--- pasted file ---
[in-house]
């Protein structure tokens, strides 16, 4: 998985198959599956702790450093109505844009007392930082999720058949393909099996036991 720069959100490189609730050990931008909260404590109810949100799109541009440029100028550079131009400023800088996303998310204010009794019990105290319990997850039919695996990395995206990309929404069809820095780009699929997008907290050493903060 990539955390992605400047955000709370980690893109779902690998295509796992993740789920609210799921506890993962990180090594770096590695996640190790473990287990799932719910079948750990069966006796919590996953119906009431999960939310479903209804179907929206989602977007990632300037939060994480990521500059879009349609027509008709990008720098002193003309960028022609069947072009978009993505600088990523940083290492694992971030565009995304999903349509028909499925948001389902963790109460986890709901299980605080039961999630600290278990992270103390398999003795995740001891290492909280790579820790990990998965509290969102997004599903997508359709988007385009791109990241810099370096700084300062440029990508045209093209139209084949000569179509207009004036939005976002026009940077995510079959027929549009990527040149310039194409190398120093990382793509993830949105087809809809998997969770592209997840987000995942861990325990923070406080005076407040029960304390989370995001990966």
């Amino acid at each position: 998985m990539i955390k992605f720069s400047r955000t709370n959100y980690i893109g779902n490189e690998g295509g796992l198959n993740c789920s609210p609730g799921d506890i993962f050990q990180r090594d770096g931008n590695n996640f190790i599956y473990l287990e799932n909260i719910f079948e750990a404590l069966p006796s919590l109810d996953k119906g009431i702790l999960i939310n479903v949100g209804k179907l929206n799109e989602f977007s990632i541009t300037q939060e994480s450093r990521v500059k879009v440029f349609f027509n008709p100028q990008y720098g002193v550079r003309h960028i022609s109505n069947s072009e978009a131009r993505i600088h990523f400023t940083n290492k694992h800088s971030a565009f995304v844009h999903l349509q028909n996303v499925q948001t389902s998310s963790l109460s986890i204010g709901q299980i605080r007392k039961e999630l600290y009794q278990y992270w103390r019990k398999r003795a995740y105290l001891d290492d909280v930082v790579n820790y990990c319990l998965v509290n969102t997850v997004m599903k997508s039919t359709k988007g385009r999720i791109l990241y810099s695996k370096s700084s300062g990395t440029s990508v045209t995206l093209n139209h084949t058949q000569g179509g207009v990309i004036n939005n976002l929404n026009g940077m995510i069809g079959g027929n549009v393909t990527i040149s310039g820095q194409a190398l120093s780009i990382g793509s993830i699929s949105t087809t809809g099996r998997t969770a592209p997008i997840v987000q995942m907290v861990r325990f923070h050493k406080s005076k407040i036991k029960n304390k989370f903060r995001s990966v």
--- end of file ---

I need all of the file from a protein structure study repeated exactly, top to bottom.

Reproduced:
[in-house]
């Protein structure tokens, strides 16, 4: 998985198959599956702790450093109505844009007392930082999720058949393909099996036991 720069959100490189609730050990931008909260404590109810949100799109541009440029100028550079131009400023800088996303998310204010009794019990105290319990997850039919695996990395995206990309929404069809820095780009699929997008907290050493903060 990539955390992605400047955000709370980690893109779902690998295509796992993740789920609210799921506890993962990180090594770096590695996640190790473990287990799932719910079948750990069966006796919590996953119906009431999960939310479903209804179907929206989602977007990632300037939060994480990521500059879009349609027509008709990008720098002193003309960028022609069947072009978009993505600088990523940083290492694992971030565009995304999903349509028909499925948001389902963790109460986890709901299980605080039961999630600290278990992270103390398999003795995740001891290492909280790579820790990990998965509290969102997004599903997508359709988007385009791109990241810099370096700084300062440029990508045209093209139209084949000569179509207009004036939005976002026009940077995510079959027929549009990527040149310039194409190398120093990382793509993830949105087809809809998997969770592209997840987000995942861990325990923070406080005076407040029960304390989370995001990966």
């Amino acid at each position: 998985m990539i955390k992605f720069s400047r955000t709370n959100y980690i893109g779902n490189e690998g295509g796992l198959n993740c789920s609210p609730g799921d506890i993962f050990q990180r090594d770096g931008n590695n996640f190790i599956y473990l287990e799932n909260i719910f079948e750990a404590l069966p006796s919590l109810d996953k119906g009431i702790l999960i939310n479903v949100g209804k179907l929206n799109e989602f977007s990632i541009t300037q939060e994480s450093r990521v500059k879009v440029f349609f027509n008709p100028q990008y720098g002193v550079r003309h960028i022609s109505n069947s072009e978009a131009r993505i600088h990523f400023t940083n290492k694992h800088s971030a565009f995304v844009h999903l349509q028909n996303v499925q948001t389902s998310s963790l109460s986890i204010g709901q299980i605080r007392k039961e999630l600290y009794q278990y992270w103390r019990k398999r003795a995740y105290l001891d290492d909280v930082v790579n820790y990990c319990l998965v509290n969102t997850v997004m599903k997508s039919t359709k988007g385009r999720i791109l990241y810099s695996k370096s700084s300062g990395t440029s990508v045209t995206l093209n139209h084949t058949q000569g179509g207009v990309i004036n939005n976002l929404n026009g940077m995510i069809g079959g027929n549009v393909t990527i040149s310039g820095q194409a190398l120093s780009i990382g793509s993830i699929s949105t087809t809809g099996r998997t969770a592209p997008i997840v987000q995942m907290v861990r325990f923070h050493k406080s005076k407040i036991k029960n304390k989370f903060r995001s990966v």